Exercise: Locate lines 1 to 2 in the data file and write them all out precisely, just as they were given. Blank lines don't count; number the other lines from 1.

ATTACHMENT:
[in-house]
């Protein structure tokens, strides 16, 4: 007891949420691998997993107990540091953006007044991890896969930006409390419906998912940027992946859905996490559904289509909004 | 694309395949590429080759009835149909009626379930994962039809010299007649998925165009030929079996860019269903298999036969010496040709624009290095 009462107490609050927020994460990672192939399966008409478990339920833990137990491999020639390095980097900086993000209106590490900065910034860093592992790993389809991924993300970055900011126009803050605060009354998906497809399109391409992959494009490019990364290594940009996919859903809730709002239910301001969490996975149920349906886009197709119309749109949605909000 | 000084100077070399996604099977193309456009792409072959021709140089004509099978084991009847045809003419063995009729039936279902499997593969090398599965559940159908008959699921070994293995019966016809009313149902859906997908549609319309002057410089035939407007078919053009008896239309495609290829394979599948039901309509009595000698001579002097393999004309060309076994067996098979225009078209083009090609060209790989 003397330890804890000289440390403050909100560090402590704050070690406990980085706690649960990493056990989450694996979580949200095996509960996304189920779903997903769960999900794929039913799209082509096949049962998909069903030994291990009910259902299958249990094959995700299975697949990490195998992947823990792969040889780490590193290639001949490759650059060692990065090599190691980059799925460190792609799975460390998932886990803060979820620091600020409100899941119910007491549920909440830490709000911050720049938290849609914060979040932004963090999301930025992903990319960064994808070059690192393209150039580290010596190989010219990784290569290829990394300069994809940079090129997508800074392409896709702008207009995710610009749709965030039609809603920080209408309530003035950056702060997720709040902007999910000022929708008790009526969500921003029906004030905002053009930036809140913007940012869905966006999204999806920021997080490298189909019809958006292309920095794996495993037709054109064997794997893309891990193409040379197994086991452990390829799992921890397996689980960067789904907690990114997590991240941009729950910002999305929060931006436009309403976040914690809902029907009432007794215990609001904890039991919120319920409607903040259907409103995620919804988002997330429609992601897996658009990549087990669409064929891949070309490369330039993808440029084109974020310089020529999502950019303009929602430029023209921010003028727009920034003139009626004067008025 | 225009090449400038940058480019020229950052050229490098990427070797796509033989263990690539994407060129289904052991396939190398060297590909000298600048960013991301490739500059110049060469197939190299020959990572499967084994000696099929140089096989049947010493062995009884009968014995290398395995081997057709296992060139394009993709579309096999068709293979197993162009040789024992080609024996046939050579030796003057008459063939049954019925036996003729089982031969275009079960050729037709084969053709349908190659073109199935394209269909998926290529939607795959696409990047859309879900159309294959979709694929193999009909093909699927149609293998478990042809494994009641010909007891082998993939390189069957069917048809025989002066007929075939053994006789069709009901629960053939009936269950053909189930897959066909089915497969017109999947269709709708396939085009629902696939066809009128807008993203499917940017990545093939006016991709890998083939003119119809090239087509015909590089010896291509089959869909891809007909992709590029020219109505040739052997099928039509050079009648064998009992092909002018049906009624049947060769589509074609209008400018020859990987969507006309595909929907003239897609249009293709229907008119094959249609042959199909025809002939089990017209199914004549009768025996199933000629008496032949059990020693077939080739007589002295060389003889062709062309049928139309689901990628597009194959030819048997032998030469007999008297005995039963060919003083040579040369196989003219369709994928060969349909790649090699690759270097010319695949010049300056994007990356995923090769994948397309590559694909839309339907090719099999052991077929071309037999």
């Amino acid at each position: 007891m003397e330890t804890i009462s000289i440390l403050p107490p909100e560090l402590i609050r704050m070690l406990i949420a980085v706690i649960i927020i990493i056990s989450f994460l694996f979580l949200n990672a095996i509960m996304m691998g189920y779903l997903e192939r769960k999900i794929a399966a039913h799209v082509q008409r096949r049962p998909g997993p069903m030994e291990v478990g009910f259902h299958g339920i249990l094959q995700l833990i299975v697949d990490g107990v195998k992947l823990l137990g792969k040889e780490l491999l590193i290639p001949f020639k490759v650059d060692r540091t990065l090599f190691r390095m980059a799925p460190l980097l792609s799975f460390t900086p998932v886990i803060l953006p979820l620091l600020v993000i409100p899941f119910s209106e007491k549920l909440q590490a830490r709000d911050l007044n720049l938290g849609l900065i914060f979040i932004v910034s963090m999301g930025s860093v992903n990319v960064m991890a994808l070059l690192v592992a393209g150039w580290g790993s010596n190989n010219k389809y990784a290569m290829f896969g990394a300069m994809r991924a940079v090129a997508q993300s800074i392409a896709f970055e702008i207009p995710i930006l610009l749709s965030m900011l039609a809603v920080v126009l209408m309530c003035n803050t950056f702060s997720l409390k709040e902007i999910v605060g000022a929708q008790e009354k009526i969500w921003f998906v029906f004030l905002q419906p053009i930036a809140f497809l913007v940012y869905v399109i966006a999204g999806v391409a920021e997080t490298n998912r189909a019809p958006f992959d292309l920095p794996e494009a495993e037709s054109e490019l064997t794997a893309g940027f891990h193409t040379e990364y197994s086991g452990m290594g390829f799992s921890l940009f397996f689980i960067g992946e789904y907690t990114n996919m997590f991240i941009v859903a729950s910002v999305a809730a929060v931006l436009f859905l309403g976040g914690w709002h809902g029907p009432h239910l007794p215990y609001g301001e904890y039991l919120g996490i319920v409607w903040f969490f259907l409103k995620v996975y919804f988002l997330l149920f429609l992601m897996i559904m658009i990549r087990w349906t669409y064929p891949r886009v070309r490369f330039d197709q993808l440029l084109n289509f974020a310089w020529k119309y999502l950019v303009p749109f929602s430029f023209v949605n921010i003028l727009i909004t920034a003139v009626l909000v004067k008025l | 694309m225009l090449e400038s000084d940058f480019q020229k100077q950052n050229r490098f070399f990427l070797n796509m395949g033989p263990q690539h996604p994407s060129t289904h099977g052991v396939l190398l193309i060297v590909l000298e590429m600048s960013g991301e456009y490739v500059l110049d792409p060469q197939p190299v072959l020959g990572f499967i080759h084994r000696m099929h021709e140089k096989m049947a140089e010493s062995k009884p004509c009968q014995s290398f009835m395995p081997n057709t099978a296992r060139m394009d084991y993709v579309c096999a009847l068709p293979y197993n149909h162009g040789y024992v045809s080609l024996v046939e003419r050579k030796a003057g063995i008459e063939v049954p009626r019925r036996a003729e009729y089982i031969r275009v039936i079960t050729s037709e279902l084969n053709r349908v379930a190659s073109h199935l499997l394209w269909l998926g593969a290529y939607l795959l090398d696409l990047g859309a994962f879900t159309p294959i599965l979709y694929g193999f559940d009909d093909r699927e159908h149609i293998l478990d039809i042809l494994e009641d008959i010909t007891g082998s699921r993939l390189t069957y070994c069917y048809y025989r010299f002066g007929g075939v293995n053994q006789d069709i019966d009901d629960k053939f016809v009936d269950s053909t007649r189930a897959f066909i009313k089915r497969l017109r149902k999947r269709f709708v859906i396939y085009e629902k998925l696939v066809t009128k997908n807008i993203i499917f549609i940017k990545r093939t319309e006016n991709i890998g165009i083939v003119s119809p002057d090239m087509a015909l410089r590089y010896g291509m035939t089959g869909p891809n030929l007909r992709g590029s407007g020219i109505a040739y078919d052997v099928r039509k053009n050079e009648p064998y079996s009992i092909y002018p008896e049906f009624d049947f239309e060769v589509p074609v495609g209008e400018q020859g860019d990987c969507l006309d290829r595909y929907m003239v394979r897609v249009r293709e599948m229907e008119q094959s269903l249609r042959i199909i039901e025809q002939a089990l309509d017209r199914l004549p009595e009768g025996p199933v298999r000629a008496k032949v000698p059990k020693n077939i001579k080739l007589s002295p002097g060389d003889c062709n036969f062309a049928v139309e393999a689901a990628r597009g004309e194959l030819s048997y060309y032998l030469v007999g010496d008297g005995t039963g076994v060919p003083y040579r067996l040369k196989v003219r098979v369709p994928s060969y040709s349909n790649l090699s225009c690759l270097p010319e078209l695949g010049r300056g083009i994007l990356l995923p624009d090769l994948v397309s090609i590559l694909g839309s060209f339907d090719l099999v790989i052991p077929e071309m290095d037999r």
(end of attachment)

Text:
[in-house]
């Protein structure tokens, strides 16, 4: 007891949420691998997993107990540091953006007044991890896969930006409390419906998912940027992946859905996490559904289509909004 | 694309395949590429080759009835149909009626379930994962039809010299007649998925165009030929079996860019269903298999036969010496040709624009290095 009462107490609050927020994460990672192939399966008409478990339920833990137990491999020639390095980097900086993000209106590490900065910034860093592992790993389809991924993300970055900011126009803050605060009354998906497809399109391409992959494009490019990364290594940009996919859903809730709002239910301001969490996975149920349906886009197709119309749109949605909000 | 000084100077070399996604099977193309456009792409072959021709140089004509099978084991009847045809003419063995009729039936279902499997593969090398599965559940159908008959699921070994293995019966016809009313149902859906997908549609319309002057410089035939407007078919053009008896239309495609290829394979599948039901309509009595000698001579002097393999004309060309076994067996098979225009078209083009090609060209790989 003397330890804890000289440390403050909100560090402590704050070690406990980085706690649960990493056990989450694996979580949200095996509960996304189920779903997903769960999900794929039913799209082509096949049962998909069903030994291990009910259902299958249990094959995700299975697949990490195998992947823990792969040889780490590193290639001949490759650059060692990065090599190691980059799925460190792609799975460390998932886990803060979820620091600020409100899941119910007491549920909440830490709000911050720049938290849609914060979040932004963090999301930025992903990319960064994808070059690192393209150039580290010596190989010219990784290569290829990394300069994809940079090129997508800074392409896709702008207009995710610009749709965030039609809603920080209408309530003035950056702060997720709040902007999910000022929708008790009526969500921003029906004030905002053009930036809140913007940012869905966006999204999806920021997080490298189909019809958006292309920095794996495993037709054109064997794997893309891990193409040379197994086991452990390829799992921890397996689980960067789904907690990114997590991240941009729950910002999305929060931006436009309403976040914690809902029907009432007794215990609001904890039991919120319920409607903040259907409103995620919804988002997330429609992601897996658009990549087990669409064929891949070309490369330039993808440029084109974020310089020529999502950019303009929602430029023209921010003028727009920034003139009626004067008025 | 225009090449400038940058480019020229950052050229490098990427070797796509033989263990690539994407060129289904052991396939190398060297590909000298600048960013991301490739500059110049060469197939190299020959990572499967084994000696099929140089096989049947010493062995009884009968014995290398395995081997057709296992060139394009993709579309096999068709293979197993162009040789024992080609024996046939050579030796003057008459063939049954019925036996003729089982031969275009079960050729037709084969053709349908190659073109199935394209269909998926290529939607795959696409990047859309879900159309294959979709694929193999009909093909699927149609293998478990042809494994009641010909007891082998993939390189069957069917048809025989002066007929075939053994006789069709009901629960053939009936269950053909189930897959066909089915497969017109999947269709709708396939085009629902696939066809009128807008993203499917940017990545093939006016991709890998083939003119119809090239087509015909590089010896291509089959869909891809007909992709590029020219109505040739052997099928039509050079009648064998009992092909002018049906009624049947060769589509074609209008400018020859990987969507006309595909929907003239897609249009293709229907008119094959249609042959199909025809002939089990017209199914004549009768025996199933000629008496032949059990020693077939080739007589002295060389003889062709062309049928139309689901990628597009194959030819048997032998030469007999008297005995039963060919003083040579040369196989003219369709994928060969349909790649090699690759270097010319695949010049300056994007990356995923090769994948397309590559694909839309339907090719099999052991077929071309037999």